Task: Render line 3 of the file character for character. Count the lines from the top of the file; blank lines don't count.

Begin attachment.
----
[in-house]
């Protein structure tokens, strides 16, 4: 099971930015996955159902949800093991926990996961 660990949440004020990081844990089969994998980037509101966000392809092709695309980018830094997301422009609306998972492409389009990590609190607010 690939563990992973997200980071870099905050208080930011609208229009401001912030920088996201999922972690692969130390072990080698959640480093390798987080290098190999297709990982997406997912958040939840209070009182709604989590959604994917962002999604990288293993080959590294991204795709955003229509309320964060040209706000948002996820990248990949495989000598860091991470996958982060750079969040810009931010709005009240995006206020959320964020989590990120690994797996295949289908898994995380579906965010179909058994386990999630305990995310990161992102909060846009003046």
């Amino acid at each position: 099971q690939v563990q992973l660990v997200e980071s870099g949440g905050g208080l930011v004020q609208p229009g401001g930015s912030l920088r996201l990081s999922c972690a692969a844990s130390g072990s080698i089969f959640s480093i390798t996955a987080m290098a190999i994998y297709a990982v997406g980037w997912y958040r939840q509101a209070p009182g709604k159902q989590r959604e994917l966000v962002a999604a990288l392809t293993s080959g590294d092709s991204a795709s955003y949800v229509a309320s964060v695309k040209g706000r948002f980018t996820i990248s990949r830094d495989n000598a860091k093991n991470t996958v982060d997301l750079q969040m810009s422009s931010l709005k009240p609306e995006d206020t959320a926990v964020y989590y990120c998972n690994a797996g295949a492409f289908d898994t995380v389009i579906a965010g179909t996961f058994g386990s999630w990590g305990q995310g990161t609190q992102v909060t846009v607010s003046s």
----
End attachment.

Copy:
């Amino acid at each position: 099971q690939v563990q992973l660990v997200e980071s870099g949440g905050g208080l930011v004020q609208p229009g401001g930015s912030l920088r996201l990081s999922c972690a692969a844990s130390g072990s080698i089969f959640s480093i390798t996955a987080m290098a190999i994998y297709a990982v997406g980037w997912y958040r939840q509101a209070p009182g709604k159902q989590r959604e994917l966000v962002a999604a990288l392809t293993s080959g590294d092709s991204a795709s955003y949800v229509a309320s964060v695309k040209g706000r948002f980018t996820i990248s990949r830094d495989n000598a860091k093991n991470t996958v982060d997301l750079q969040m810009s422009s931010l709005k009240p609306e995006d206020t959320a926990v964020y989590y990120c998972n690994a797996g295949a492409f289908d898994t995380v389009i579906a965010g179909t996961f058994g386990s999630w990590g305990q995310g990161t609190q992102v909060t846009v607010s003046s």